Let me give a little background first. We were married at Edgewood Arsenal in Maryland (that’s a sub-post of Aberdeen Proving Grounds). We split our honeymoon with four days in Nagshead, NC on the beautiful Outer Banks, then two days in Charlottesville, VA. Although I normally travel to Louisiana for my father’s birthday the first week of Oct, I’m actually going to see him next month instead. Son Dustin’s birthday is Oct 25th and the studio where he is Ballet Master always has their Fall show with the older students right around his birthday. We decided to do that this year and since the latter part of Oct is close to Nov 13th, I thought we would go ahead and celebrate our anniversary by taking a few days somewhere near D.C. I was expecting Hubby to say, “Let’s go back to Charlottesville”, or maybe even down to the Outer Banks or perhaps over to Maryland’s Eastern Shore or up in the Poconos. Nope – New York City. Say what? We have occasionally mentioned that as one of those places one should probably visit. I have basically seen NYC many times from the air, but spent only three nights there over the decades when flights were delayed and was always at an airport hotel. I was usually in a state of exhaustion/frustration with no thought of going “into the city”. Hubby has been twice for brief business trips. Now, I’m not going to say the fact he is very much into photography and one of the “Meccas” of photographers is in NY was the only reason he latched onto the idea. After all, we do enjoy food and that time of year the weather should still be pleasant.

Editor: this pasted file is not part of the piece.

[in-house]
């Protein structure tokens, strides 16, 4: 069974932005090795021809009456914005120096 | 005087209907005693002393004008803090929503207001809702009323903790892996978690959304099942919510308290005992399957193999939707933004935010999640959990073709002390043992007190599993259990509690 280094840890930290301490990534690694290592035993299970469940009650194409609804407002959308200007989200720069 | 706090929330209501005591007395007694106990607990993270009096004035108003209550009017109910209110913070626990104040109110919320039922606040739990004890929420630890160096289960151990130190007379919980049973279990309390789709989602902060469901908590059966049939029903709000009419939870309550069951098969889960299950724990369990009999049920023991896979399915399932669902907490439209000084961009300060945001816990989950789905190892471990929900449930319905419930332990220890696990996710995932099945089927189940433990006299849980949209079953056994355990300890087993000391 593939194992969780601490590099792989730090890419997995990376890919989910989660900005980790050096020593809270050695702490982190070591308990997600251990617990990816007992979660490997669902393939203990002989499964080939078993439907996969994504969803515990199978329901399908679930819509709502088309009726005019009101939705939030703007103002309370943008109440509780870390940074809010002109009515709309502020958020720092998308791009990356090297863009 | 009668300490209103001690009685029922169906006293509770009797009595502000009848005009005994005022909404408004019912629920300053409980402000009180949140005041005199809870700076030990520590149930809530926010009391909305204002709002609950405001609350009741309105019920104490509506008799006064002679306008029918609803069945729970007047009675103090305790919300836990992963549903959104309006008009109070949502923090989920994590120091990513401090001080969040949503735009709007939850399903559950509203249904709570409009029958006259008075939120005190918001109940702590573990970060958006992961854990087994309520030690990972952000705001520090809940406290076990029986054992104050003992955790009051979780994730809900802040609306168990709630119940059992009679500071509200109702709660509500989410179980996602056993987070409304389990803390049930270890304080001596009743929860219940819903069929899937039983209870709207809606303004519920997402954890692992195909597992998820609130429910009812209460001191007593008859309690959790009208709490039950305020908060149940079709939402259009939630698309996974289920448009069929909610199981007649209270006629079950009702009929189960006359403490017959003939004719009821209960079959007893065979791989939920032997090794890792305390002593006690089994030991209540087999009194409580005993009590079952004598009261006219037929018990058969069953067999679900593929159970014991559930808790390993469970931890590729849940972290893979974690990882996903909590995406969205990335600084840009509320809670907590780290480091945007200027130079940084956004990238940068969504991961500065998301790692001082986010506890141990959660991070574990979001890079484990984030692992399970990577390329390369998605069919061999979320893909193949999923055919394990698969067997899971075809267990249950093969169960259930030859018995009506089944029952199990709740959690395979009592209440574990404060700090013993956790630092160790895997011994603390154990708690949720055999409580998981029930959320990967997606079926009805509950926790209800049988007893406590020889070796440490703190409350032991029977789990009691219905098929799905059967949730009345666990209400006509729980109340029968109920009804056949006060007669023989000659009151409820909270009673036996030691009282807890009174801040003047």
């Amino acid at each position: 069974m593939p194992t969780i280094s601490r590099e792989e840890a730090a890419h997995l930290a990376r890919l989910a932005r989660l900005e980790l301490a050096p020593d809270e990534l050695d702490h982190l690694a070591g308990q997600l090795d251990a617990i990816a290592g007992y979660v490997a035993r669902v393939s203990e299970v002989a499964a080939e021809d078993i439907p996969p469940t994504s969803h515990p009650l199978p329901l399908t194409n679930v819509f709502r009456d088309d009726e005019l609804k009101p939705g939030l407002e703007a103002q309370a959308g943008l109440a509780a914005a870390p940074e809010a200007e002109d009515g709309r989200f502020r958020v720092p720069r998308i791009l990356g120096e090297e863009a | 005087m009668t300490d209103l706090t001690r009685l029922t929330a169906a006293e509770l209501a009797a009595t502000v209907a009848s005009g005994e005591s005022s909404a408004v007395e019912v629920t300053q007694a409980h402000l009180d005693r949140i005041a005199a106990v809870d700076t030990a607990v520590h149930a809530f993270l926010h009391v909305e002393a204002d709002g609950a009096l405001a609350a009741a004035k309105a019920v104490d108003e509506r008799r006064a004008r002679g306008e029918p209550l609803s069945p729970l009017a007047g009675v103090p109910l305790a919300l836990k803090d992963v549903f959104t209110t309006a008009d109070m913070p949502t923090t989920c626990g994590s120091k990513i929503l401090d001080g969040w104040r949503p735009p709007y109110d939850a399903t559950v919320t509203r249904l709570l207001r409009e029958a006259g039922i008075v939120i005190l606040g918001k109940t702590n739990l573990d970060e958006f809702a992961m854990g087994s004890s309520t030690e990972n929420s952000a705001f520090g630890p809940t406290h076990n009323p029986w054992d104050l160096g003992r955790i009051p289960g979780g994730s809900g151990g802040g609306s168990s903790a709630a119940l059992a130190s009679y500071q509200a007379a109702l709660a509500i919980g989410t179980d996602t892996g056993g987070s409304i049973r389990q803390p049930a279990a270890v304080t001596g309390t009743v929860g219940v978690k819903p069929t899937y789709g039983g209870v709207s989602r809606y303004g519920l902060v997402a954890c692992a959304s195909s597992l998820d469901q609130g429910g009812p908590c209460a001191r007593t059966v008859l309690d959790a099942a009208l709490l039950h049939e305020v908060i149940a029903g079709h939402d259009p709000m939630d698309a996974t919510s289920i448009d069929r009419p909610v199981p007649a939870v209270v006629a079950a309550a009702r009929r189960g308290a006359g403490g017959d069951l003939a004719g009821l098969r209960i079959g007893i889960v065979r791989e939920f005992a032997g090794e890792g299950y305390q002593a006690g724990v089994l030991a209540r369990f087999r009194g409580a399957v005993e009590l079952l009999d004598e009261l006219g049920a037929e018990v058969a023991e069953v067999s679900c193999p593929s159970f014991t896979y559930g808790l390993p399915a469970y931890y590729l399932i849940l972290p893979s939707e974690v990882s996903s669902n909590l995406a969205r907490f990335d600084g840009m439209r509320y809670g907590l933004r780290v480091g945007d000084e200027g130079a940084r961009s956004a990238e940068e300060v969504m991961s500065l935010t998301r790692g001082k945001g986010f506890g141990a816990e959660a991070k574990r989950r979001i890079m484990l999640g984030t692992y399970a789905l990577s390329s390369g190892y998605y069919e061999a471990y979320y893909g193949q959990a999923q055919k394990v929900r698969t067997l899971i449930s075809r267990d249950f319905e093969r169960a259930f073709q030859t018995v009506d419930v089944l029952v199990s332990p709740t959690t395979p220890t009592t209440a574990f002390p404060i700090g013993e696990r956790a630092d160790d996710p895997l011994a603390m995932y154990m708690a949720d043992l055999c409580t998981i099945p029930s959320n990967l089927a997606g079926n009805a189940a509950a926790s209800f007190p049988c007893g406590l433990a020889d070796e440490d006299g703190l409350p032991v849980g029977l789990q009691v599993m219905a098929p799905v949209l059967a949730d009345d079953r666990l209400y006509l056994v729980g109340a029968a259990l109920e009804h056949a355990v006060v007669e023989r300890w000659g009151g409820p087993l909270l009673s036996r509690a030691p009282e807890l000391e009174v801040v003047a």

We’ll only be there a few days and don’t plan to wear ourselves out. I think we’ll probably take the train up from DC rather than fly. I will also take comfortable walking shoes.